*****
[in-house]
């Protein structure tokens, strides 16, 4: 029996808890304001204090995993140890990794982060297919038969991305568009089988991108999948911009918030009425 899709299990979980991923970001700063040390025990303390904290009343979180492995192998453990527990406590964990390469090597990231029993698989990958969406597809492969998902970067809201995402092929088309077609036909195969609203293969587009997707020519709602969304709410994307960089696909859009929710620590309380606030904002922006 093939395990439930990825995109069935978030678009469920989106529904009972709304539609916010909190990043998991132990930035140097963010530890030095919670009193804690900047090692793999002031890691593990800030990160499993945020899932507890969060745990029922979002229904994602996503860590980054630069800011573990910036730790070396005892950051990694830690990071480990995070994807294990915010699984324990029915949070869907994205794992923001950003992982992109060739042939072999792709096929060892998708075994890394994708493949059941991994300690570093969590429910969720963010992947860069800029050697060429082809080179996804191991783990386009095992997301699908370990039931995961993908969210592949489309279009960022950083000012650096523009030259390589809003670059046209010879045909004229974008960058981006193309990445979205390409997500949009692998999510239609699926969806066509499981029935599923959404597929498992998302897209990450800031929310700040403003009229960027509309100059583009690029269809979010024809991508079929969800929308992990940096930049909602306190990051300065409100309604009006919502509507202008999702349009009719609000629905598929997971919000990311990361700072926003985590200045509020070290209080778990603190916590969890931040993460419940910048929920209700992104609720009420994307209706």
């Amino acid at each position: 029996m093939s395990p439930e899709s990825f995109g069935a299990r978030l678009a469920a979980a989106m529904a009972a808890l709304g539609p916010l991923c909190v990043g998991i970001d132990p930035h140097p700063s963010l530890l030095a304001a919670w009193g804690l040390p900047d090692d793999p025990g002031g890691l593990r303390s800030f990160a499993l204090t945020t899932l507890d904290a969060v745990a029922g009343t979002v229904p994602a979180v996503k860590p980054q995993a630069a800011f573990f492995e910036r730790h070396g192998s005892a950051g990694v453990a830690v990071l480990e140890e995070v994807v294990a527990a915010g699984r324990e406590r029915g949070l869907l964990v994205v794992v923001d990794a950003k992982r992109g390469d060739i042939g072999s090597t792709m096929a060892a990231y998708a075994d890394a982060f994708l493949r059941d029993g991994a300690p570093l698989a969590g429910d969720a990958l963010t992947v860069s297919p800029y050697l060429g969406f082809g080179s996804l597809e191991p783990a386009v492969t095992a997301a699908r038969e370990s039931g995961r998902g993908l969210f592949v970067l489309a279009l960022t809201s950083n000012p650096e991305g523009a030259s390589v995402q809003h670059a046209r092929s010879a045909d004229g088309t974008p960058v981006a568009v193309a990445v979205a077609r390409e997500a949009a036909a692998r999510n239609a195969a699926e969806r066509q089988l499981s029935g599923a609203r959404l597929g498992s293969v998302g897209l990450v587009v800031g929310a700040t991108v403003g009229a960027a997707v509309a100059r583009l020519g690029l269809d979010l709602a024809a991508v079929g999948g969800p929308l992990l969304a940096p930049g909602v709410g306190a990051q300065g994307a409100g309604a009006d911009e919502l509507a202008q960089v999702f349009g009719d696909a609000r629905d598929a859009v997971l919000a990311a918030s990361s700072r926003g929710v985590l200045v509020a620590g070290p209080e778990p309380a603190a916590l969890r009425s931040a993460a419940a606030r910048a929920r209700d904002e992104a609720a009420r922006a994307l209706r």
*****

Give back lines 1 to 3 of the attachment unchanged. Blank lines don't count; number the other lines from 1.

[in-house]
């Protein structure tokens, strides 16, 4: 029996808890304001204090995993140890990794982060297919038969991305568009089988991108999948911009918030009425 899709299990979980991923970001700063040390025990303390904290009343979180492995192998453990527990406590964990390469090597990231029993698989990958969406597809492969998902970067809201995402092929088309077609036909195969609203293969587009997707020519709602969304709410994307960089696909859009929710620590309380606030904002922006 093939395990439930990825995109069935978030678009469920989106529904009972709304539609916010909190990043998991132990930035140097963010530890030095919670009193804690900047090692793999002031890691593990800030990160499993945020899932507890969060745990029922979002229904994602996503860590980054630069800011573990910036730790070396005892950051990694830690990071480990995070994807294990915010699984324990029915949070869907994205794992923001950003992982992109060739042939072999792709096929060892998708075994890394994708493949059941991994300690570093969590429910969720963010992947860069800029050697060429082809080179996804191991783990386009095992997301699908370990039931995961993908969210592949489309279009960022950083000012650096523009030259390589809003670059046209010879045909004229974008960058981006193309990445979205390409997500949009692998999510239609699926969806066509499981029935599923959404597929498992998302897209990450800031929310700040403003009229960027509309100059583009690029269809979010024809991508079929969800929308992990940096930049909602306190990051300065409100309604009006919502509507202008999702349009009719609000629905598929997971919000990311990361700072926003985590200045509020070290209080778990603190916590969890931040993460419940910048929920209700992104609720009420994307209706």
């Amino acid at each position: 029996m093939s395990p439930e899709s990825f995109g069935a299990r978030l678009a469920a979980a989106m529904a009972a808890l709304g539609p916010l991923c909190v990043g998991i970001d132990p930035h140097p700063s963010l530890l030095a304001a919670w009193g804690l040390p900047d090692d793999p025990g002031g890691l593990r303390s800030f990160a499993l204090t945020t899932l507890d904290a969060v745990a029922g009343t979002v229904p994602a979180v996503k860590p980054q995993a630069a800011f573990f492995e910036r730790h070396g192998s005892a950051g990694v453990a830690v990071l480990e140890e995070v994807v294990a527990a915010g699984r324990e406590r029915g949070l869907l964990v994205v794992v923001d990794a950003k992982r992109g390469d060739i042939g072999s090597t792709m096929a060892a990231y998708a075994d890394a982060f994708l493949r059941d029993g991994a300690p570093l698989a969590g429910d969720a990958l963010t992947v860069s297919p800029y050697l060429g969406f082809g080179s996804l597809e191991p783990a386009v492969t095992a997301a699908r038969e370990s039931g995961r998902g993908l969210f592949v970067l489309a279009l960022t809201s950083n000012p650096e991305g523009a030259s390589v995402q809003h670059a046209r092929s010879a045909d004229g088309t974008p960058v981006a568009v193309a990445v979205a077609r390409e997500a949009a036909a692998r999510n239609a195969a699926e969806r066509q089988l499981s029935g599923a609203r959404l597929g498992s293969v998302g897209l990450v587009v800031g929310a700040t991108v403003g009229a960027a997707v509309a100059r583009l020519g690029l269809d979010l709602a024809a991508v079929g999948g969800p929308l992990l969304a940096p930049g909602v709410g306190a990051q300065g994307a409100g309604a009006d911009e919502l509507a202008q960089v999702f349009g009719d696909a609000r629905d598929a859009v997971l919000a990311a918030s990361s700072r926003g929710v985590l200045v509020a620590g070290p209080e778990p309380a603190a916590l969890r009425s931040a993460a419940a606030r910048a929920r209700d904002e992104a609720a009420r922006a994307l209706r």